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Jared Payne is ready to make his old All Blacks pals suffer

By Ruaidhri O'Connor

Published 05/11/2016

Taking aim: Jonathan Sexton at Soldier Field, Chicago yesterday
Taking aim: Jonathan Sexton at Soldier Field, Chicago yesterday

This has got to be one of the stranger days in the life of Ulster's Jared Payne. At the age of 31, the New Zealander will face the All Blacks for the first time, going up against friends and former team-mates on neutral soil at Soldier Field tonight (8pm).

A former Junior All Black who played for three Super Rugby franchises but couldn't break into the international set-up, Payne decided to take another route to the Test arena.

New Zealander Payne "won't get too carried away" in his reunion with old pals from the town of Tauranga on New Zealand's North Island, when his hero was Christian Cullen and the black jersey was his goal, but when he became a senior player there was a queue ahead of him and, try as he did, he couldn't jump it.

So, he took up Ulster's offer of a three-year contract and made his way to Belfast where he has become a key player for his adopted province and, subsequently, country after he qualified on the controversial three-year residency rule.

He'll come up against a few old colleagues from his Crusaders time, in particular Ryan Crotty who starts at No 12.

"It will be pretty interesting for him, I suspect," Crotty said.

"I'm sure he'll be right up for the challenge though. Knowing Payno back when he played for the Crusaders a few years ago now he was always a good lad, a bit of a joker, but he was a fierce competitor and a good player.

"So, I'd be expecting much of the same from him. I don't know if I'd be expecting a wee bit of banter out on the field as well.

"I wouldn't be surprised if he throws a few our way.

"But he's a good lad and I'm sure he'll be excited at the challenge of playing against the All Blacks."

Robbie Henshaw will partner Payne at Soldier Field tonight and he and his team-mates have been soaking up as much knowledge as possible.

"It's great, he would have played with and against all the guys he'll be playing against and I was slagging him during the week, asking if he'd been getting texts from the other side," the Athlone native said.

"It's obviously Jared's first time to face some of the players he played with and against when he was younger in Super Rugby.

"In terms of asking him of how they play, that's where he's vital for us and vital for our team.

"He's grown up there, he knows how they play so we get all the info off him."

If Steve Hansen is upset at the prospect of facing a New Zealander, he wasn't showing it.

"If Jared is over there and that's what he wants to do and he meets the criteria, then I think that's great," the All Black coach said.

"Bundee Aki is not far away either, so that will be another one. The powers that be have got all the information at hand, and as long as people aren't taking advantage of young athletes and putting them in a situation where they're promising them stuff and they don't give it to them.

"I think that would be wrong. But by and large it's been happening for a long time. Is it three years, or is it four years? That's for the powers that be too look at."

Richie McCaw played with Payne at the Crusaders and respects him as a player. Asked if he could envisage what it would be like to step into the centre's boots as he faces the Haka today, the All Black great was struggling.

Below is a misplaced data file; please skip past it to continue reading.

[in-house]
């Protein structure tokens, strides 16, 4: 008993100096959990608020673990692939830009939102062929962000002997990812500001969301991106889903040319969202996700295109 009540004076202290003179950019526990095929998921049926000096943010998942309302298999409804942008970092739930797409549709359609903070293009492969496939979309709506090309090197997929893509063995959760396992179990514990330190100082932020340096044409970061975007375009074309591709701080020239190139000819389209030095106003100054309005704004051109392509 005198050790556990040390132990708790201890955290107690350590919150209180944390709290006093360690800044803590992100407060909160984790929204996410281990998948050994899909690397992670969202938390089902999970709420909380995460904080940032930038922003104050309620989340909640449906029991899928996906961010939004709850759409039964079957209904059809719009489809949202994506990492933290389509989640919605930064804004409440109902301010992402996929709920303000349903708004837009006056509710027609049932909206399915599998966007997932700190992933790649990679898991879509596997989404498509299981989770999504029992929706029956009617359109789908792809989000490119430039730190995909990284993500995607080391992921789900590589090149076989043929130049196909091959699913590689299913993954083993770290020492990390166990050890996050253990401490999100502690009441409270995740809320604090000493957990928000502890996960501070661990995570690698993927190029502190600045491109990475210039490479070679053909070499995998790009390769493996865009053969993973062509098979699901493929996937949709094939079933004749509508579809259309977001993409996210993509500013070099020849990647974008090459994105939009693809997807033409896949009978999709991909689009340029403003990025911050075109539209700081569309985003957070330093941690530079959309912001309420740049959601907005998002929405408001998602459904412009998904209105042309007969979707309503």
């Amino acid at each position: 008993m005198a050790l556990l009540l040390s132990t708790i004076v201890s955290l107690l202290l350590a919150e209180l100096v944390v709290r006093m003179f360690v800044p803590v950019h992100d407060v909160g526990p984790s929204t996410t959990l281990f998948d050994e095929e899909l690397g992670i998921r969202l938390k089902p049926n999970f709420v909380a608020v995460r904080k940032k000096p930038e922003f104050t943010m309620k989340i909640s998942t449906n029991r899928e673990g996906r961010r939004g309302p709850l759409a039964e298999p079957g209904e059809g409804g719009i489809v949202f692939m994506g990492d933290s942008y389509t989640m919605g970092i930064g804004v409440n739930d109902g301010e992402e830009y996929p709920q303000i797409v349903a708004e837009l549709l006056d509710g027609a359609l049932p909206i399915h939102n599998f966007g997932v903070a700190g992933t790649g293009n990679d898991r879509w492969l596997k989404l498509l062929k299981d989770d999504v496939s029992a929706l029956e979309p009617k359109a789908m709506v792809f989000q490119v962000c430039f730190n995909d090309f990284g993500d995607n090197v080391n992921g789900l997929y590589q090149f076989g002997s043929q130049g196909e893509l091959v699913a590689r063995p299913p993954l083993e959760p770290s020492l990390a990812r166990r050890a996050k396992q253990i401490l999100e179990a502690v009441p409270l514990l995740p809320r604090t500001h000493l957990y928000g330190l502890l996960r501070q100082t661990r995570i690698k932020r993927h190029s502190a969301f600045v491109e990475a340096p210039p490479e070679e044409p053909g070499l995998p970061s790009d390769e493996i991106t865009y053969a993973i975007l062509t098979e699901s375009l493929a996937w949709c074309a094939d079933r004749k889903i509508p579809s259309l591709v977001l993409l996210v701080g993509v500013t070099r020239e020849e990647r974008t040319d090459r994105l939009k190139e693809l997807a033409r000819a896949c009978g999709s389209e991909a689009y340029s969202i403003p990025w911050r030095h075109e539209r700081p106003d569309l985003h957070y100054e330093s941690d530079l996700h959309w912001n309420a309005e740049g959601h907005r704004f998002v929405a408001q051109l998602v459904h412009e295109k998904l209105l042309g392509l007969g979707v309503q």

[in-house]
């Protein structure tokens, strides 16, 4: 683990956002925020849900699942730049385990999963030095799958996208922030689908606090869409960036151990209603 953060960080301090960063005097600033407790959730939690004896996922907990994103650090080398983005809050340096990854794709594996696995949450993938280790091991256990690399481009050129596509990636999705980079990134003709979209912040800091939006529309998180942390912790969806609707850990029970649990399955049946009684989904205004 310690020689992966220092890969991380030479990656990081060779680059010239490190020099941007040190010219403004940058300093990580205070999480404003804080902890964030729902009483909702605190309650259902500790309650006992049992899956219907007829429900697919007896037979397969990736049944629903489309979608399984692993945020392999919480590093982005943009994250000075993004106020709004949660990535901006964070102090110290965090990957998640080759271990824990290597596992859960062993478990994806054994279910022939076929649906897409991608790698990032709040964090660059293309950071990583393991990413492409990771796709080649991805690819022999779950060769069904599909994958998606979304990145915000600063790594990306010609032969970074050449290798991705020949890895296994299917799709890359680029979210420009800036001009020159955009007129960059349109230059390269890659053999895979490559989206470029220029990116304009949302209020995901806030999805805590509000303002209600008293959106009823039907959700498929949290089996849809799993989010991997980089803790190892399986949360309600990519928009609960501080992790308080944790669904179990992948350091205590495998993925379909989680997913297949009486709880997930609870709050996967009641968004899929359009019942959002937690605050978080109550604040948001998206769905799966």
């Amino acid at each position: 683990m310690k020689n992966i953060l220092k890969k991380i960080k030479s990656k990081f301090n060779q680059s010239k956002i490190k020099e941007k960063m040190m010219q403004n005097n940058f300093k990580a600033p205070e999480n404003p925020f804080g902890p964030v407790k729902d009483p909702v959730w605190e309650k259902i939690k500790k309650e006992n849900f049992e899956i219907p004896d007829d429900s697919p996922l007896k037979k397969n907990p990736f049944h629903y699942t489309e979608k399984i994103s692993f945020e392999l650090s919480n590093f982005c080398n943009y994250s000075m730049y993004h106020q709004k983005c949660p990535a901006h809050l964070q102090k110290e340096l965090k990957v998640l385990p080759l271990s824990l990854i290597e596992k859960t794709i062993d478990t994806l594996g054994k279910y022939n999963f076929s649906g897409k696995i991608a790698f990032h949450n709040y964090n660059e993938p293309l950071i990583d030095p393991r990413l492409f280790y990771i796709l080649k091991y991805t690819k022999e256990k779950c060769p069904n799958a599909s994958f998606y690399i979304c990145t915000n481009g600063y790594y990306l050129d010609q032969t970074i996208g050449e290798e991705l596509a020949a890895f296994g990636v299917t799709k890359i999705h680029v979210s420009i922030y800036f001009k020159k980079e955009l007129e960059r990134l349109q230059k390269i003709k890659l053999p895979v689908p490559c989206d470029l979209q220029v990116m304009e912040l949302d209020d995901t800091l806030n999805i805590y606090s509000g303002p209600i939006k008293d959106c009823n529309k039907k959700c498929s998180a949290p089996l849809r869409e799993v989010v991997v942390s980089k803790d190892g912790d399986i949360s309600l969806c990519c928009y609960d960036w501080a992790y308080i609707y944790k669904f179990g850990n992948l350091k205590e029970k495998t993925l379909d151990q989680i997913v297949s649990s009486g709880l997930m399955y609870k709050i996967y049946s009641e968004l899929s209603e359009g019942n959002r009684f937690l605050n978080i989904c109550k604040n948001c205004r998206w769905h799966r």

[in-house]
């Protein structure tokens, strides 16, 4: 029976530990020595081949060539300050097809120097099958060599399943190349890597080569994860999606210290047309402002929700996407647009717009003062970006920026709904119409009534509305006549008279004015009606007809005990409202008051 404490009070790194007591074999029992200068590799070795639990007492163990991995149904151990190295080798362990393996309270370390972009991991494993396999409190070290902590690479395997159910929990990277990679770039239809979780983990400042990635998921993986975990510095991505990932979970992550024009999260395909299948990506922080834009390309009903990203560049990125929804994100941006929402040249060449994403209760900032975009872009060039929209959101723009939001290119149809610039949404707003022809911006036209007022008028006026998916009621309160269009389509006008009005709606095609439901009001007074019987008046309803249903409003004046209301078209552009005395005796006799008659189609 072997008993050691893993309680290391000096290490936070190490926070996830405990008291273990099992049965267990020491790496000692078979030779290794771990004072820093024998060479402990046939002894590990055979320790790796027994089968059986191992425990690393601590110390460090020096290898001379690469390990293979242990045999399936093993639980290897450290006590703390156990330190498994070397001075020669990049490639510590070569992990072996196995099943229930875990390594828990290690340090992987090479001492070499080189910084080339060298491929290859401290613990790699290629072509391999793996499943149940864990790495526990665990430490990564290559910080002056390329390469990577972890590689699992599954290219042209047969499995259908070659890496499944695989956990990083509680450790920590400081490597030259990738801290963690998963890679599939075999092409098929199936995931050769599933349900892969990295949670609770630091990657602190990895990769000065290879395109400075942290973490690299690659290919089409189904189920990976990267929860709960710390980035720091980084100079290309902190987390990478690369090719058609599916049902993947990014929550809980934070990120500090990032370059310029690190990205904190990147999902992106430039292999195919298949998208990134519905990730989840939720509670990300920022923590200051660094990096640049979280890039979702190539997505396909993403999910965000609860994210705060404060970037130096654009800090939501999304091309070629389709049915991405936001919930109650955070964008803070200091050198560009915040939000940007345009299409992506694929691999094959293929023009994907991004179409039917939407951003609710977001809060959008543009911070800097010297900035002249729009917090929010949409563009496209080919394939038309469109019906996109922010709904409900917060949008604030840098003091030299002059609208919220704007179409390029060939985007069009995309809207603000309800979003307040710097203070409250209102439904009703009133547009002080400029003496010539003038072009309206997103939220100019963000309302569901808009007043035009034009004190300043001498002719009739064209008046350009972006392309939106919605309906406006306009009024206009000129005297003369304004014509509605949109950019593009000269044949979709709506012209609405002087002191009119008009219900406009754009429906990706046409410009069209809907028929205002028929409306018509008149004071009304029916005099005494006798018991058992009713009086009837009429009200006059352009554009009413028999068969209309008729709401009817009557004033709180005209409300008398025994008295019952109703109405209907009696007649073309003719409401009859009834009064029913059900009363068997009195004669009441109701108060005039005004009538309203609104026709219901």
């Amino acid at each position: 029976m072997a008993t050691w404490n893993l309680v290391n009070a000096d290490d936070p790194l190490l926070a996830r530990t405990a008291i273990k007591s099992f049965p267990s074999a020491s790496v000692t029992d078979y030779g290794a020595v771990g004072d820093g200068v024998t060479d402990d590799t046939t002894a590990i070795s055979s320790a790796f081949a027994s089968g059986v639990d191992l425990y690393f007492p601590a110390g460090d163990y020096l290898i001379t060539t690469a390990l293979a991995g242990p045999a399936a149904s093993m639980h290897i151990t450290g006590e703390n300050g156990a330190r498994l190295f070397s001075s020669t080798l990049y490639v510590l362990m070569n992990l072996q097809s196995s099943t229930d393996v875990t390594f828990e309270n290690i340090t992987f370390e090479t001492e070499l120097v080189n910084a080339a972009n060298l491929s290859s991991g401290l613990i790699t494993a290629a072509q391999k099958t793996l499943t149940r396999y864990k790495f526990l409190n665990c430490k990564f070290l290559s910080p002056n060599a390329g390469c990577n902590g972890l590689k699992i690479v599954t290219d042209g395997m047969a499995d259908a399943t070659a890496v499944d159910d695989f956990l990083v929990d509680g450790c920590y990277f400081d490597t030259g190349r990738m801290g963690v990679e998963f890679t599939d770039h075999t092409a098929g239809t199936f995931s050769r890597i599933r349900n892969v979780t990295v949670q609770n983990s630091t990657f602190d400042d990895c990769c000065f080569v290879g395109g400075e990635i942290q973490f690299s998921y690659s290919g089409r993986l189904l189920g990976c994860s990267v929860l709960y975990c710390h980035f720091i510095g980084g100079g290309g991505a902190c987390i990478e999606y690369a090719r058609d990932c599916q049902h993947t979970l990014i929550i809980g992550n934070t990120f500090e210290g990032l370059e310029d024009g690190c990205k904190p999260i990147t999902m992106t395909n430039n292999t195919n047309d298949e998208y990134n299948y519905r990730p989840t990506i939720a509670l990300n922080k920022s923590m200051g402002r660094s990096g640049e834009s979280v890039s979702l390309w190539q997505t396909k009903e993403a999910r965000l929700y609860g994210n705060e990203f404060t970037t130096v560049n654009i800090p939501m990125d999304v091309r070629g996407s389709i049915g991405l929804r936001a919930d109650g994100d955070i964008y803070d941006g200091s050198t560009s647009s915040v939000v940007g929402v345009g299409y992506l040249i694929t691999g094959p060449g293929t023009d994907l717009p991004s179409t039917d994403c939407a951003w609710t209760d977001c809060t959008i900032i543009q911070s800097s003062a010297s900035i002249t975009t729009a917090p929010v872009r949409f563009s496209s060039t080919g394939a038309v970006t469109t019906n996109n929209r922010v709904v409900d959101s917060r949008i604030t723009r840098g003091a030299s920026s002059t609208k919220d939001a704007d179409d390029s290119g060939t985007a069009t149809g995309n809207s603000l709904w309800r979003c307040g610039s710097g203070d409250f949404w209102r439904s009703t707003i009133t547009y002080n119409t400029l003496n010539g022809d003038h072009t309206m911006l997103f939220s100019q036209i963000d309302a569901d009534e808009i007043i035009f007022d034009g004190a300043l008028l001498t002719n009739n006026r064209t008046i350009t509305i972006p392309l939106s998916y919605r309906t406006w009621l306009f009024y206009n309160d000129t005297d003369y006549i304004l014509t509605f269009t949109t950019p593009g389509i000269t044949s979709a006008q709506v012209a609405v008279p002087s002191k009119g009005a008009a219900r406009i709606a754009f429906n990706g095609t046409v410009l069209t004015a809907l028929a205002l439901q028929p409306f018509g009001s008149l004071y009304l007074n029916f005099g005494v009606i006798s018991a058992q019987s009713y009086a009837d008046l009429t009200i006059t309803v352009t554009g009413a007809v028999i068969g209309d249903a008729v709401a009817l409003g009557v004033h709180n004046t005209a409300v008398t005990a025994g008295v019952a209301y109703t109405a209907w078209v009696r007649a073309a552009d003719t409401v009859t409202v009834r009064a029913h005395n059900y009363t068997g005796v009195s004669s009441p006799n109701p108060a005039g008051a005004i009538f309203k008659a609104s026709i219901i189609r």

"I take my hat off to him," he said. "He's done pretty well. It just shows, someone's in your way at home, so you get an opportunity somewhere else and you've got to step up, which he's done. Some of the things he did, he certainly had the skill and whatnot.

"But, you know, sometimes a new environment gives you different things as well. Whether he would have been an All Black at home, it's hard to know.

"The way he's playing now as opposed to the way he was, he's certainly a better player than he was, so, whether a change of environment helped, I don't know.

"I grew up and went to school in Dunedin and playing for Otago, I always wanted to play for Otago. I moved to Canterbury and the team I wanted to beat the most was the team that you come from, you know?

"It's weird but that might be the same for him."

Ireland's scrum coach Greg Feek, himself a former All Black, reckons Payne won't get too caught up in the moment.

"JP is a pretty relaxed individual, he takes things in his stride, and I think it will be a big moment for him but I think he will get on with it and enjoy the challenge of playing against the All-Blacks," he said.

"He will respect the fact he is playing against them and everything they are about, but he is not the type of person who will get too carried away."

Meanwhile, Ulster's Rory Best has urged Ireland not to fear the All Blacks, despite admitting Joe Schmidt's men will probably face the best team of all time.

"There's been some fantastic rugby teams and some fantastic All Blacks teams," said Best, with Ireland still seeking their first-ever victory over New Zealand.

"You look at the scorelines over the Rugby Championship, it sums up just how good they are.

"The important thing for us is that we respect them and everything they've done to date, but we've got to look at ourselves and how we can improve.

"We've got to respect them but we can't go out and fear them."

Ireland skipper Best will win his 98th cap tonight and can pass 100 Test bows this autumn.

Belfast Telegraph

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